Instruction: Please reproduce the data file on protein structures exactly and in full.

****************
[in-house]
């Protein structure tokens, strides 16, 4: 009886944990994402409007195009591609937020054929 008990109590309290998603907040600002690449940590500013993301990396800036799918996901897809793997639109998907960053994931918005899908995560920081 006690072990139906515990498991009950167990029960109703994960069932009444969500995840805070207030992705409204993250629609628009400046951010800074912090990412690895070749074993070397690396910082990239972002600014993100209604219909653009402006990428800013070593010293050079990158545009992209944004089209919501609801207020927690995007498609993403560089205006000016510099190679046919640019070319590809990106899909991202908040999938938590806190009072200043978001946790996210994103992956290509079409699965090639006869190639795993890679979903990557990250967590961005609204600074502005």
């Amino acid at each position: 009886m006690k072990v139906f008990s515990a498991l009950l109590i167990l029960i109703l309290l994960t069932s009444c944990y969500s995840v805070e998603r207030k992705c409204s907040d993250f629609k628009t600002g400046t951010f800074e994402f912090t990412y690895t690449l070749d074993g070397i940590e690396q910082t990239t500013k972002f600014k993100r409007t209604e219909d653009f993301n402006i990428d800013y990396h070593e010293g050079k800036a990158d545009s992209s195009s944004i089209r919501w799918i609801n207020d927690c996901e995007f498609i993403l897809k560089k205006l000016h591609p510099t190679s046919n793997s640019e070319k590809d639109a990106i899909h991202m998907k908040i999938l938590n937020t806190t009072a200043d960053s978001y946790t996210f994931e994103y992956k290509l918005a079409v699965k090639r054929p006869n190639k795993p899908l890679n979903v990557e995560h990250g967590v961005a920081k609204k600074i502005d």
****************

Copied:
[in-house]
């Protein structure tokens, strides 16, 4: 009886944990994402409007195009591609937020054929 008990109590309290998603907040600002690449940590500013993301990396800036799918996901897809793997639109998907960053994931918005899908995560920081 006690072990139906515990498991009950167990029960109703994960069932009444969500995840805070207030992705409204993250629609628009400046951010800074912090990412690895070749074993070397690396910082990239972002600014993100209604219909653009402006990428800013070593010293050079990158545009992209944004089209919501609801207020927690995007498609993403560089205006000016510099190679046919640019070319590809990106899909991202908040999938938590806190009072200043978001946790996210994103992956290509079409699965090639006869190639795993890679979903990557990250967590961005609204600074502005």
């Amino acid at each position: 009886m006690k072990v139906f008990s515990a498991l009950l109590i167990l029960i109703l309290l994960t069932s009444c944990y969500s995840v805070e998603r207030k992705c409204s907040d993250f629609k628009t600002g400046t951010f800074e994402f912090t990412y690895t690449l070749d074993g070397i940590e690396q910082t990239t500013k972002f600014k993100r409007t209604e219909d653009f993301n402006i990428d800013y990396h070593e010293g050079k800036a990158d545009s992209s195009s944004i089209r919501w799918i609801n207020d927690c996901e995007f498609i993403l897809k560089k205006l000016h591609p510099t190679s046919n793997s640019e070319k590809d639109a990106i899909h991202m998907k908040i999938l938590n937020t806190t009072a200043d960053s978001y946790t996210f994931e994103y992956k290509l918005a079409v699965k090639r054929p006869n190639k795993p899908l890679n979903v990557e995560h990250g967590v961005a920081k609204k600074i502005d």